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Blog post summary: Periodic Face-to-Face by Martin Fowler

I remain a big fan of Martin Fowler’s writings, and his most recent “Periodic Face-to-Face” article struck a chord. Some highlights below but the tldr:

Remote teams benefit from face-to-face gatherings every few months, to build trust and rapport. During those gatherings, focus on that tasks that require input from many people with rapid feedback, such as debates about product strategy and explorations of systems architecture. View the travel expenses as an investment and a cost effective way to set direction, reduce conflict and increase motivation.

Read on for other highlights…

Remote-first teams have benefits: a wider recruitment pool, support for caregiving responsibilities, and avoiding a commute.

But there is still nothing like being in the same place with the other members of a team. Without those deeper bonds, misunderstandings fester into serious relationship difficulties, for example.

To be effective in remote-first work, ensure regular face-to-face meetings. During these, schedule the elements of work that are done better together. e.g., tasks that require lots of input from many people with rapid feedback such as debates about product strategy and explorations of systems architecture.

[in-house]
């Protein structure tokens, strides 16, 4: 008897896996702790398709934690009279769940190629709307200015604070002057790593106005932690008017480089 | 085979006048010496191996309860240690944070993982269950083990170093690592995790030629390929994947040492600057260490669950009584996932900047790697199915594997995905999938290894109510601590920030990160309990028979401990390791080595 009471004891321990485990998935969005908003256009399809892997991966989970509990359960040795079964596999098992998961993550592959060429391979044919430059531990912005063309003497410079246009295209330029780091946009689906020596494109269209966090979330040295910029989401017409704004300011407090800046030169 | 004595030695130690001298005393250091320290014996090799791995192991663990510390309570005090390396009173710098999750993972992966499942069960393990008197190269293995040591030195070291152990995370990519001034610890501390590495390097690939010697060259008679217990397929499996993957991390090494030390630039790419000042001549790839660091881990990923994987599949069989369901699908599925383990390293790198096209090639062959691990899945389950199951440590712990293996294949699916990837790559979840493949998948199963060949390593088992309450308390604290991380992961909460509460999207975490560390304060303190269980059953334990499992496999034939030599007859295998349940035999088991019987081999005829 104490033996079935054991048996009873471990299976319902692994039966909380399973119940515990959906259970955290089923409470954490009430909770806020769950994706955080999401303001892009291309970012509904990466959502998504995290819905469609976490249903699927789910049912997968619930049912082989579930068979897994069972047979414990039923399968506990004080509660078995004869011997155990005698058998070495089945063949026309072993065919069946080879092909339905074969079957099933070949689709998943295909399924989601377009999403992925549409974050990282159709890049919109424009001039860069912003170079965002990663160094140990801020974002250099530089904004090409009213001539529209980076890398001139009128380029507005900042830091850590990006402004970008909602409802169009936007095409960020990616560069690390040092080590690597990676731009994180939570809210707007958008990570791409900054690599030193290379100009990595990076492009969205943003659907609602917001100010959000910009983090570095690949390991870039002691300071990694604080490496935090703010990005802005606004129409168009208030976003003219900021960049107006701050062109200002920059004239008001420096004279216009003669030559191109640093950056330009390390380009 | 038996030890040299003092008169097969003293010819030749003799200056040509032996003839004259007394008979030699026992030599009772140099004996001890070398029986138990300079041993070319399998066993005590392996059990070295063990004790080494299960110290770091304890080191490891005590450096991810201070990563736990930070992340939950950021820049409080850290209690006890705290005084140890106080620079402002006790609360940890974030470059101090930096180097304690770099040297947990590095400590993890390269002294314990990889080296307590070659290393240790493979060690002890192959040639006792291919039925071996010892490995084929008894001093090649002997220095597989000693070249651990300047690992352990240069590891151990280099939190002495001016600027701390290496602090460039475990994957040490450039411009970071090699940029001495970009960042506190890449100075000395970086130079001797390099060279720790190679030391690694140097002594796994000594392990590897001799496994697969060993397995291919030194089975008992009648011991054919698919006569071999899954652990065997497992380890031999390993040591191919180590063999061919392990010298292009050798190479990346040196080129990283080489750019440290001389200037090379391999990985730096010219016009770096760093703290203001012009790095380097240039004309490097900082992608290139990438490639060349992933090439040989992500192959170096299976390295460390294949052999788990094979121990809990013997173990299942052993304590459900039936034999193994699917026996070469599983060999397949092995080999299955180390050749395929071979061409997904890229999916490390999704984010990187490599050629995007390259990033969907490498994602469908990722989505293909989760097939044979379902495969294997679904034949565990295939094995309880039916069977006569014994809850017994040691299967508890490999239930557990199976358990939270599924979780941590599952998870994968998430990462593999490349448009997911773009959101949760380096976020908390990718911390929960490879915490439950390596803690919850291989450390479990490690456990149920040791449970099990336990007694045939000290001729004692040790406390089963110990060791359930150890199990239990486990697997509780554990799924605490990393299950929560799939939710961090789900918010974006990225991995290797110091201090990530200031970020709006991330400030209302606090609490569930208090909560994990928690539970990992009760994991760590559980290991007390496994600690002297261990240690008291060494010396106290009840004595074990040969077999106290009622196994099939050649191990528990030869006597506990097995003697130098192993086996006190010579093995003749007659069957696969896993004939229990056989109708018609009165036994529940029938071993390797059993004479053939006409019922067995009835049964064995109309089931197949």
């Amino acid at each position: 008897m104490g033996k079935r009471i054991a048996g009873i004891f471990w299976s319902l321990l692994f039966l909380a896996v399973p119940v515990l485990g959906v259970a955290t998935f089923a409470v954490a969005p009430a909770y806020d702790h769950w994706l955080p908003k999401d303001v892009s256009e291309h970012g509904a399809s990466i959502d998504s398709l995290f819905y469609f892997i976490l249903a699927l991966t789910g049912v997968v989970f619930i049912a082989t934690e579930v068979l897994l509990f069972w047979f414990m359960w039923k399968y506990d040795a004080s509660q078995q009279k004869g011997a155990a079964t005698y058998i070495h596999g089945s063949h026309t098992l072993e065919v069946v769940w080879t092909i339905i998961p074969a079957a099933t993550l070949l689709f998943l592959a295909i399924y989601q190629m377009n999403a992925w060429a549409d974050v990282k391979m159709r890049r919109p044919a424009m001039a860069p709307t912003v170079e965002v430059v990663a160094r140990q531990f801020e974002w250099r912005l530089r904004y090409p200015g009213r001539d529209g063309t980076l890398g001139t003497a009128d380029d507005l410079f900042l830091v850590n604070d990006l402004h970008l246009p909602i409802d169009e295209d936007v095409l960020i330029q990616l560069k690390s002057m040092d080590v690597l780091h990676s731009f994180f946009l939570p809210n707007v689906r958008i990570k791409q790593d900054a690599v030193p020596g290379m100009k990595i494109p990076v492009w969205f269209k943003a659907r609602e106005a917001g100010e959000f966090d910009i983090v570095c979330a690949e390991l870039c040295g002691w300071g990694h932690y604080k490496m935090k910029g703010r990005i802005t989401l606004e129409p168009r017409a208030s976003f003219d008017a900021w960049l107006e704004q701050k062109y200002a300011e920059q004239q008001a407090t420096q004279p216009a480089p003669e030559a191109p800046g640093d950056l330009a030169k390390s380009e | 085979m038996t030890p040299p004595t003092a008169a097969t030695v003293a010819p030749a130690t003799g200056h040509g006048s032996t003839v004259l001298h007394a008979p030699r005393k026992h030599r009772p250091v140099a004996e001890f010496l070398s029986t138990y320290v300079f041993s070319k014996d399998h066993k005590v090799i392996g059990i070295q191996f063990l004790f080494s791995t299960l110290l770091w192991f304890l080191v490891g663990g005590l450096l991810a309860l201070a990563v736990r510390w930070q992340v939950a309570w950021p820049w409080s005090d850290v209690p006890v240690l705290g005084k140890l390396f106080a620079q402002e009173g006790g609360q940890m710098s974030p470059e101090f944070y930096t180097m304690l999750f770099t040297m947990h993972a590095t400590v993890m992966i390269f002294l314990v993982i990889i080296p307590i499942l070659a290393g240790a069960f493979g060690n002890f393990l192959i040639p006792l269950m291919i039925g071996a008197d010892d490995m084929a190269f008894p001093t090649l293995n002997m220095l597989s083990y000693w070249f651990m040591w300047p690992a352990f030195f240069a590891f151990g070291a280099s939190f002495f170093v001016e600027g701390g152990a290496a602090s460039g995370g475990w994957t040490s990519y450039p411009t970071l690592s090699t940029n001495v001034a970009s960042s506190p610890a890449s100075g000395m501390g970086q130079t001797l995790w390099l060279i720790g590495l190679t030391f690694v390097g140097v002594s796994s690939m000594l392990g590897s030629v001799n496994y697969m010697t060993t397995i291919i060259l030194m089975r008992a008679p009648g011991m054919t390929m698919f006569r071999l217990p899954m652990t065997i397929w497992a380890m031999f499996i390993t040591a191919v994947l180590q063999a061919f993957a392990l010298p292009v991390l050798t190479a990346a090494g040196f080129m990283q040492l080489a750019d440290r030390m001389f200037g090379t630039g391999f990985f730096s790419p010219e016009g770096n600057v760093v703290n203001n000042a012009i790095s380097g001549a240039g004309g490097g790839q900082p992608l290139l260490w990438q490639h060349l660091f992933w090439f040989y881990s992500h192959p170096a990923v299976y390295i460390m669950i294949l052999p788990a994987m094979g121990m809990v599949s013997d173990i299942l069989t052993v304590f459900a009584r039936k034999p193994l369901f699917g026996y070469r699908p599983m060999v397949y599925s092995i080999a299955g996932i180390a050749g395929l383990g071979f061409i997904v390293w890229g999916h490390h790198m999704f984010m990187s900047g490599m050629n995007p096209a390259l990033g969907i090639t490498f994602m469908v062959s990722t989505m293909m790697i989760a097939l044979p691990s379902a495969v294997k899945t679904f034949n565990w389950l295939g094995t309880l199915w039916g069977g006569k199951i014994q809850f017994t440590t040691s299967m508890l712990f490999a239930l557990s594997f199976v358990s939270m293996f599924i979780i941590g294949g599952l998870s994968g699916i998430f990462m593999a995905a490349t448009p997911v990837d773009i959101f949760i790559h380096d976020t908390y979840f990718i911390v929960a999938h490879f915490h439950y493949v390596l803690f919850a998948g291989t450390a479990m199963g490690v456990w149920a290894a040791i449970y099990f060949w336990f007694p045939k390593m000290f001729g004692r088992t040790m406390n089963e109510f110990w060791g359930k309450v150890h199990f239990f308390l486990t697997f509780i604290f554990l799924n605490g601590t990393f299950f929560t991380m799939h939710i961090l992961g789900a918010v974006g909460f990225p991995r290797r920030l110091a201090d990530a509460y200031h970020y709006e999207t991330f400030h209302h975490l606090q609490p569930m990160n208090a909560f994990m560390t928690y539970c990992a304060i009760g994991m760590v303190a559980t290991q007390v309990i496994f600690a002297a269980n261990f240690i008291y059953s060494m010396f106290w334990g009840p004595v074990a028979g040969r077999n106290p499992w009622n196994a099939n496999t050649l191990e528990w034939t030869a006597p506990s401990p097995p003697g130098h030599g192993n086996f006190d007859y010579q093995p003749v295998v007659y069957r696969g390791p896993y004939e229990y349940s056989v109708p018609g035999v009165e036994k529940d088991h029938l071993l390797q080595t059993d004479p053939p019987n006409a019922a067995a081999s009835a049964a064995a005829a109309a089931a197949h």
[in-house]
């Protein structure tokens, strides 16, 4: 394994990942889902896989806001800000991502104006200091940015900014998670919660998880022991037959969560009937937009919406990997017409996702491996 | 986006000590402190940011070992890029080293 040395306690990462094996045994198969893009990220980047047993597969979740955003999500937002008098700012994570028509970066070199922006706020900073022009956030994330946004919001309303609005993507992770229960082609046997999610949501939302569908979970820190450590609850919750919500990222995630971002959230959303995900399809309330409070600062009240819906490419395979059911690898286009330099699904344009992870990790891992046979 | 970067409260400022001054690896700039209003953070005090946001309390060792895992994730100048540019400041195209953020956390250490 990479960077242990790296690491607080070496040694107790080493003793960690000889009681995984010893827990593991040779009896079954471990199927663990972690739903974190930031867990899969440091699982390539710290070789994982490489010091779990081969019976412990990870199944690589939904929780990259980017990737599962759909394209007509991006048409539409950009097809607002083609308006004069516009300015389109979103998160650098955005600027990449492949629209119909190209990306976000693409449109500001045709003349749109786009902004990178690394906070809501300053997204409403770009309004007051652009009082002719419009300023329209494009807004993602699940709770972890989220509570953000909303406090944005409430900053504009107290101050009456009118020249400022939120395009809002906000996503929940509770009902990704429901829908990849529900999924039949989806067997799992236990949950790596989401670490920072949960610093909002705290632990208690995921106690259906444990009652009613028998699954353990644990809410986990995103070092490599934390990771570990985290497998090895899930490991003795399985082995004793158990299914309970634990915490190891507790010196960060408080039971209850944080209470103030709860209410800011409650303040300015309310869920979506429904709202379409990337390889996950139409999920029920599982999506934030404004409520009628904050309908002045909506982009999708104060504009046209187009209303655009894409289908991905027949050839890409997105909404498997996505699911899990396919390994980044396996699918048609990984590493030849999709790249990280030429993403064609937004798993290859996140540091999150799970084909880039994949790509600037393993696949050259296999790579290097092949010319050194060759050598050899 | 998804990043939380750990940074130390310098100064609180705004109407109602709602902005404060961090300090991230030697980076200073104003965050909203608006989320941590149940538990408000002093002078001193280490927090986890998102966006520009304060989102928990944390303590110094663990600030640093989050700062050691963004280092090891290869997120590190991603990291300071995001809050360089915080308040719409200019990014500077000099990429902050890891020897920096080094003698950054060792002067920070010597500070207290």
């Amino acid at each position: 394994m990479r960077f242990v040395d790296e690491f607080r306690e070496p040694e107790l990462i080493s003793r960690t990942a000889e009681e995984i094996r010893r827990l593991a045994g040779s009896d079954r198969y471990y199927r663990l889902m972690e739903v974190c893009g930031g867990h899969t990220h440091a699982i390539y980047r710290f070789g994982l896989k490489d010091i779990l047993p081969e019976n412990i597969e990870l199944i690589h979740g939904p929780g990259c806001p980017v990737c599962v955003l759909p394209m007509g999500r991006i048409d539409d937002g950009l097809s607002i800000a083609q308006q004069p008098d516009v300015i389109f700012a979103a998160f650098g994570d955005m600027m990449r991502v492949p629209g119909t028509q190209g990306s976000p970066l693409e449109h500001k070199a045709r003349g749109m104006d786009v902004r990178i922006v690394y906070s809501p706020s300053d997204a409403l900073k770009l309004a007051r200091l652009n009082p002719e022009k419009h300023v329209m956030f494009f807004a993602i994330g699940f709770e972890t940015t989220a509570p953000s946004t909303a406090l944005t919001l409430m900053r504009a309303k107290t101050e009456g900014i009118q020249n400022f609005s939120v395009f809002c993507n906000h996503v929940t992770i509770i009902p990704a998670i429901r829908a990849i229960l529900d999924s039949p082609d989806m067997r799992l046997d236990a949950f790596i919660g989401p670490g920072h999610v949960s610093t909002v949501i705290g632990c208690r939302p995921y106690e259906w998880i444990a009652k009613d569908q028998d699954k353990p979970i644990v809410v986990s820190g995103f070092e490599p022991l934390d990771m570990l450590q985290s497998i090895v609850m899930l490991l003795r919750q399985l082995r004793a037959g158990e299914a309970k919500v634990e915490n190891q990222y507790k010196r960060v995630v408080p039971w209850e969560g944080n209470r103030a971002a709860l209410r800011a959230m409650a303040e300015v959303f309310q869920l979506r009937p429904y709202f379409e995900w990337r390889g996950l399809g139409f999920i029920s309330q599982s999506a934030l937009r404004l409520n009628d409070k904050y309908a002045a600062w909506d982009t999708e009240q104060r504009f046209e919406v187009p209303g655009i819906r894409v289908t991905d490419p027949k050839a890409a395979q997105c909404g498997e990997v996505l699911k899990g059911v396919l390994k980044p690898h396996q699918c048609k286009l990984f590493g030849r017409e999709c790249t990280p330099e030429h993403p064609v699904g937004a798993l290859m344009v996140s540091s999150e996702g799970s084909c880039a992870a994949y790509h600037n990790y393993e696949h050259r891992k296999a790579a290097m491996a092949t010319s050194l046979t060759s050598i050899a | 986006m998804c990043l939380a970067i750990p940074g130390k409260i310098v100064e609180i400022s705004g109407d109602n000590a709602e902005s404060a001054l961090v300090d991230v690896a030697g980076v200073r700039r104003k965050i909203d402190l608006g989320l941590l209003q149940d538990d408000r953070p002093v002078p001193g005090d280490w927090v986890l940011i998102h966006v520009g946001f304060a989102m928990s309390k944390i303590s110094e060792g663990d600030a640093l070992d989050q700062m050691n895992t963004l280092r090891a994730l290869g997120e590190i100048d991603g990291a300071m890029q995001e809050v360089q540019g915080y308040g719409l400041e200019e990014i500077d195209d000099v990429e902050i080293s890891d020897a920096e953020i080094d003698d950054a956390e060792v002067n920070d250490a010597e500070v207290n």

But the most valuable part of a face-to-face gathering isn’t the scheduled work, it’s chitchat, conviviality, and informal conversations, mostly not about work. For people to work effectively together they need to trust each other and trust is hard to develop online. So, include what may feel like too much time for breaks and opportunities to step outside the office. I would avoid any artificial “team building” exercises, if only because of how much I hate them.

The rule of thumb I would use is to get together for a week every two or three months. Perhaps less for more seasoned teams, but at least two face-to-face meetings a year. Existing offices may well become less of a day-to-day workspace, and more a location for these kinds of irregular team gatherings.

Some organizations may balk at the costs of travel and accommodation for a team assembly like this, but they should think of it as an investment in the team’s effectiveness. Neglecting these face-to-faces leads to teams getting stuck, heading off in the wrong direction, plagued with conflict, and people losing motivation. Compared to this, saving on airplanes and hotels is a false economy.

 

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